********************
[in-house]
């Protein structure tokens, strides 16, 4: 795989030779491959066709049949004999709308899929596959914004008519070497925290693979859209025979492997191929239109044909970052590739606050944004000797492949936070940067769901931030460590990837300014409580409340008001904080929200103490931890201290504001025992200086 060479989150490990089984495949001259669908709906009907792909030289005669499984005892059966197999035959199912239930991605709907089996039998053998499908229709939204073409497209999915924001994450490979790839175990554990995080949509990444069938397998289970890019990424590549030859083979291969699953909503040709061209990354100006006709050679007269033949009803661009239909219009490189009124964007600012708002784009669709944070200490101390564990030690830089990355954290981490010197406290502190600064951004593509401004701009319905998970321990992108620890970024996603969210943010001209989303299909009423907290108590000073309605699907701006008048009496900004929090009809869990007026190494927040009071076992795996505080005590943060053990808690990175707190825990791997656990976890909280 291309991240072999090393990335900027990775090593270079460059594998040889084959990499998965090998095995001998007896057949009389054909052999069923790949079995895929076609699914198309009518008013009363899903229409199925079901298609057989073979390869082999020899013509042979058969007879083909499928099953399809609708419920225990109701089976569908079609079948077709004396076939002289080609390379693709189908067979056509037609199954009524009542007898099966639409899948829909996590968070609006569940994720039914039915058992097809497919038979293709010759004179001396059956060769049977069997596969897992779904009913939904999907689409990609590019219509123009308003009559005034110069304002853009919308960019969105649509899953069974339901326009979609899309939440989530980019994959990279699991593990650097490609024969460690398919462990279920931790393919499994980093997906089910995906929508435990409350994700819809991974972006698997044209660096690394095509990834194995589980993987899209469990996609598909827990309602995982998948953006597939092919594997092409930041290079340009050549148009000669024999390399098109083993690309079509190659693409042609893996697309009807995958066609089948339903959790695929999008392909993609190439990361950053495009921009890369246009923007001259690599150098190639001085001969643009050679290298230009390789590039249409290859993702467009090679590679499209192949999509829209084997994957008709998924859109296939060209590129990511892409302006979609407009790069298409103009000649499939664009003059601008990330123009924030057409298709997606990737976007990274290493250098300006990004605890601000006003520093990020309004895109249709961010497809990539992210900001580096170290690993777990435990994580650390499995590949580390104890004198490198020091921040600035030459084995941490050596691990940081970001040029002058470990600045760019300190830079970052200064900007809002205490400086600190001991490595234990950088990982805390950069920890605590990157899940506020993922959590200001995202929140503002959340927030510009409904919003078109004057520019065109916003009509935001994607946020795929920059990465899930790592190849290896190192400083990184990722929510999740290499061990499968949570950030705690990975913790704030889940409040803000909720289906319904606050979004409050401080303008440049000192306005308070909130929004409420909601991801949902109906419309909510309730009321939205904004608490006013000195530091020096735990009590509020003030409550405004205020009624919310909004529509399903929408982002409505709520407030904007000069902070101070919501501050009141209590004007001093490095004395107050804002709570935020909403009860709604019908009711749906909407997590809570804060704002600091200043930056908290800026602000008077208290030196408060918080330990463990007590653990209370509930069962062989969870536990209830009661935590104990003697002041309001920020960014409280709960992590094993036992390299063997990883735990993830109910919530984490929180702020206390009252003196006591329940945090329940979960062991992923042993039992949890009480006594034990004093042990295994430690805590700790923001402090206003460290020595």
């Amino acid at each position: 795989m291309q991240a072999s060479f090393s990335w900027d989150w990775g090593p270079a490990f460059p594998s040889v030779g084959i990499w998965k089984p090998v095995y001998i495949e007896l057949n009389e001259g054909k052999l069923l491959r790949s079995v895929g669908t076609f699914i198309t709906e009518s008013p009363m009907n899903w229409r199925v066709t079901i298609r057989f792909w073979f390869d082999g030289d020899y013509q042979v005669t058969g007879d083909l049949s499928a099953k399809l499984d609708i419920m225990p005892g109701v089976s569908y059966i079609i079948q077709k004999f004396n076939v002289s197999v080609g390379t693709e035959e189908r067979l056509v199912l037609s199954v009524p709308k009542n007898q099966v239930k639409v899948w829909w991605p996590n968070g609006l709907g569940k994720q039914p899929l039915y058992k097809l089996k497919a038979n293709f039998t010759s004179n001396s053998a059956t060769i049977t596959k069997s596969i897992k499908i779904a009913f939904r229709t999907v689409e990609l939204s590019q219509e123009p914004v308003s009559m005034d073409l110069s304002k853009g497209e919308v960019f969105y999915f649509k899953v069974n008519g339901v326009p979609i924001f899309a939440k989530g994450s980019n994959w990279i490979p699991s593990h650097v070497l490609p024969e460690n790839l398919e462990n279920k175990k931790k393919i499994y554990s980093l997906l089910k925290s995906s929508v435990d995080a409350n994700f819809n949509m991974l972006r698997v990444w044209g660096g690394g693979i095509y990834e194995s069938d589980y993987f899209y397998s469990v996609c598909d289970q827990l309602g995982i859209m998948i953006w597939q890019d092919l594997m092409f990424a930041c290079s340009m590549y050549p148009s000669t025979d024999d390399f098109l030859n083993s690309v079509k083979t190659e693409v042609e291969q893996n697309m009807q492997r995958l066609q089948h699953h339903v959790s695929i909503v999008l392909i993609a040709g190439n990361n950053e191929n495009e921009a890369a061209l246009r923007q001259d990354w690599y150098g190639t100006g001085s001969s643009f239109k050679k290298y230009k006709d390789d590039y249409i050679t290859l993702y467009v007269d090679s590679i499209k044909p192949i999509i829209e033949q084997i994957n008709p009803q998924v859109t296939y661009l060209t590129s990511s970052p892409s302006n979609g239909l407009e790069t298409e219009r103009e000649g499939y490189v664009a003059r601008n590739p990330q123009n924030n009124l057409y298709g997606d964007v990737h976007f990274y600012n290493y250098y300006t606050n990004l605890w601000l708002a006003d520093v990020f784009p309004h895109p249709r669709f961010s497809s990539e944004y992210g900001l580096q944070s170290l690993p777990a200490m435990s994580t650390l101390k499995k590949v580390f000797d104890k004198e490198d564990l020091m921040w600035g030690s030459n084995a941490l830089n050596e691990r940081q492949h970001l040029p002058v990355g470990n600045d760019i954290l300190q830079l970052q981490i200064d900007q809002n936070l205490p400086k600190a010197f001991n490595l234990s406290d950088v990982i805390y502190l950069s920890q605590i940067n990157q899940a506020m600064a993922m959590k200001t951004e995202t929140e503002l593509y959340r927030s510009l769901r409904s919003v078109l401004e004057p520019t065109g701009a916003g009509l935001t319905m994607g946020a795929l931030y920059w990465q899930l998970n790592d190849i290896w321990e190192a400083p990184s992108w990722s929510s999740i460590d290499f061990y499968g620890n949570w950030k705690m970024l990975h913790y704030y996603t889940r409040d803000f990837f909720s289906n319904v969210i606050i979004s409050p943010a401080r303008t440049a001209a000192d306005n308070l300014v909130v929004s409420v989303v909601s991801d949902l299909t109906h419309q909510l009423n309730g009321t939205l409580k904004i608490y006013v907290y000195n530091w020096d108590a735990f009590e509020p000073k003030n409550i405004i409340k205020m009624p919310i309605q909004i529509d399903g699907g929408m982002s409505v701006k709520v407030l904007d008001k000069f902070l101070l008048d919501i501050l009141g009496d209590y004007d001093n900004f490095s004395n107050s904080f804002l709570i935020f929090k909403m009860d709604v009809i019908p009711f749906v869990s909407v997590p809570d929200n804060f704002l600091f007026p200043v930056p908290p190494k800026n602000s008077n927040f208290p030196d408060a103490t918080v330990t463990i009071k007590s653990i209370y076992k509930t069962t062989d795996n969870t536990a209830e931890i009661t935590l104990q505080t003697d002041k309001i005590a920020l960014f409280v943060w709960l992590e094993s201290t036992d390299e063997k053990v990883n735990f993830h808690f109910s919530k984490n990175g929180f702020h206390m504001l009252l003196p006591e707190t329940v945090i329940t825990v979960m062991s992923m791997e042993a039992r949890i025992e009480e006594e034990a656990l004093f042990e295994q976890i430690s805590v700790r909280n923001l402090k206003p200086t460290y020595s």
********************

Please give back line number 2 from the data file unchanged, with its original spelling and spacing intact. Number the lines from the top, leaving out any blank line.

């Protein structure tokens, strides 16, 4: 795989030779491959066709049949004999709308899929596959914004008519070497925290693979859209025979492997191929239109044909970052590739606050944004000797492949936070940067769901931030460590990837300014409580409340008001904080929200103490931890201290504001025992200086 060479989150490990089984495949001259669908709906009907792909030289005669499984005892059966197999035959199912239930991605709907089996039998053998499908229709939204073409497209999915924001994450490979790839175990554990995080949509990444069938397998289970890019990424590549030859083979291969699953909503040709061209990354100006006709050679007269033949009803661009239909219009490189009124964007600012708002784009669709944070200490101390564990030690830089990355954290981490010197406290502190600064951004593509401004701009319905998970321990992108620890970024996603969210943010001209989303299909009423907290108590000073309605699907701006008048009496900004929090009809869990007026190494927040009071076992795996505080005590943060053990808690990175707190825990791997656990976890909280 291309991240072999090393990335900027990775090593270079460059594998040889084959990499998965090998095995001998007896057949009389054909052999069923790949079995895929076609699914198309009518008013009363899903229409199925079901298609057989073979390869082999020899013509042979058969007879083909499928099953399809609708419920225990109701089976569908079609079948077709004396076939002289080609390379693709189908067979056509037609199954009524009542007898099966639409899948829909996590968070609006569940994720039914039915058992097809497919038979293709010759004179001396059956060769049977069997596969897992779904009913939904999907689409990609590019219509123009308003009559005034110069304002853009919308960019969105649509899953069974339901326009979609899309939440989530980019994959990279699991593990650097490609024969460690398919462990279920931790393919499994980093997906089910995906929508435990409350994700819809991974972006698997044209660096690394095509990834194995589980993987899209469990996609598909827990309602995982998948953006597939092919594997092409930041290079340009050549148009000669024999390399098109083993690309079509190659693409042609893996697309009807995958066609089948339903959790695929999008392909993609190439990361950053495009921009890369246009923007001259690599150098190639001085001969643009050679290298230009390789590039249409290859993702467009090679590679499209192949999509829209084997994957008709998924859109296939060209590129990511892409302006979609407009790069298409103009000649499939664009003059601008990330123009924030057409298709997606990737976007990274290493250098300006990004605890601000006003520093990020309004895109249709961010497809990539992210900001580096170290690993777990435990994580650390499995590949580390104890004198490198020091921040600035030459084995941490050596691990940081970001040029002058470990600045760019300190830079970052200064900007809002205490400086600190001991490595234990950088990982805390950069920890605590990157899940506020993922959590200001995202929140503002959340927030510009409904919003078109004057520019065109916003009509935001994607946020795929920059990465899930790592190849290896190192400083990184990722929510999740290499061990499968949570950030705690990975913790704030889940409040803000909720289906319904606050979004409050401080303008440049000192306005308070909130929004409420909601991801949902109906419309909510309730009321939205904004608490006013000195530091020096735990009590509020003030409550405004205020009624919310909004529509399903929408982002409505709520407030904007000069902070101070919501501050009141209590004007001093490095004395107050804002709570935020909403009860709604019908009711749906909407997590809570804060704002600091200043930056908290800026602000008077208290030196408060918080330990463990007590653990209370509930069962062989969870536990209830009661935590104990003697002041309001920020960014409280709960992590094993036992390299063997990883735990993830109910919530984490929180702020206390009252003196006591329940945090329940979960062991992923042993039992949890009480006594034990004093042990295994430690805590700790923001402090206003460290020595």